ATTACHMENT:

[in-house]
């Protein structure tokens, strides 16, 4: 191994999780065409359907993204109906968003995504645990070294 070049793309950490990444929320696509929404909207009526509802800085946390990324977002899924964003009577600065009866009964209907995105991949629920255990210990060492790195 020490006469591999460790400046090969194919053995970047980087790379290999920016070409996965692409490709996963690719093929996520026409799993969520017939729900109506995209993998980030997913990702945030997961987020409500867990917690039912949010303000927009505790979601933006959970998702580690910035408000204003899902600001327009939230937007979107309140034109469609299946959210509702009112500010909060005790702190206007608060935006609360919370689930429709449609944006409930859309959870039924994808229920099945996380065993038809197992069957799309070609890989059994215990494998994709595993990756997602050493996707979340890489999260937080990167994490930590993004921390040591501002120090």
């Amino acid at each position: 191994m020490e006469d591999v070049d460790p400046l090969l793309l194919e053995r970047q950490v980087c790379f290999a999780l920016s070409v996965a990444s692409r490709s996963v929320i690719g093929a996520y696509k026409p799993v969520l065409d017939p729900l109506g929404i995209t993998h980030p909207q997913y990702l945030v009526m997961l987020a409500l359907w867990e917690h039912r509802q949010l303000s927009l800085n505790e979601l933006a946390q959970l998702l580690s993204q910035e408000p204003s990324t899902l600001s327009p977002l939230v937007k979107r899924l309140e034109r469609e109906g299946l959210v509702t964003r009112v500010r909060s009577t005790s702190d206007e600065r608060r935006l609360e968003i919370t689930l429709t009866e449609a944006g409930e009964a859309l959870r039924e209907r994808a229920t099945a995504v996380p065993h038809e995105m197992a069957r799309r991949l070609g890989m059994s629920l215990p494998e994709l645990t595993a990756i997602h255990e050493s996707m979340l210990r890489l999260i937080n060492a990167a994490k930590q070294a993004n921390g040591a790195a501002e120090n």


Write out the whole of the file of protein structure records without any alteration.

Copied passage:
[in-house]
């Protein structure tokens, strides 16, 4: 191994999780065409359907993204109906968003995504645990070294 070049793309950490990444929320696509929404909207009526509802800085946390990324977002899924964003009577600065009866009964209907995105991949629920255990210990060492790195 020490006469591999460790400046090969194919053995970047980087790379290999920016070409996965692409490709996963690719093929996520026409799993969520017939729900109506995209993998980030997913990702945030997961987020409500867990917690039912949010303000927009505790979601933006959970998702580690910035408000204003899902600001327009939230937007979107309140034109469609299946959210509702009112500010909060005790702190206007608060935006609360919370689930429709449609944006409930859309959870039924994808229920099945996380065993038809197992069957799309070609890989059994215990494998994709595993990756997602050493996707979340890489999260937080990167994490930590993004921390040591501002120090």
């Amino acid at each position: 191994m020490e006469d591999v070049d460790p400046l090969l793309l194919e053995r970047q950490v980087c790379f290999a999780l920016s070409v996965a990444s692409r490709s996963v929320i690719g093929a996520y696509k026409p799993v969520l065409d017939p729900l109506g929404i995209t993998h980030p909207q997913y990702l945030v009526m997961l987020a409500l359907w867990e917690h039912r509802q949010l303000s927009l800085n505790e979601l933006a946390q959970l998702l580690s993204q910035e408000p204003s990324t899902l600001s327009p977002l939230v937007k979107r899924l309140e034109r469609e109906g299946l959210v509702t964003r009112v500010r909060s009577t005790s702190d206007e600065r608060r935006l609360e968003i919370t689930l429709t009866e449609a944006g409930e009964a859309l959870r039924e209907r994808a229920t099945a995504v996380p065993h038809e995105m197992a069957r799309r991949l070609g890989m059994s629920l215990p494998e994709l645990t595993a990756i997602h255990e050493s996707m979340l210990r890489l999260i937080n060492a990167a994490k930590q070294a993004n921390g040591a790195a501002e120090n």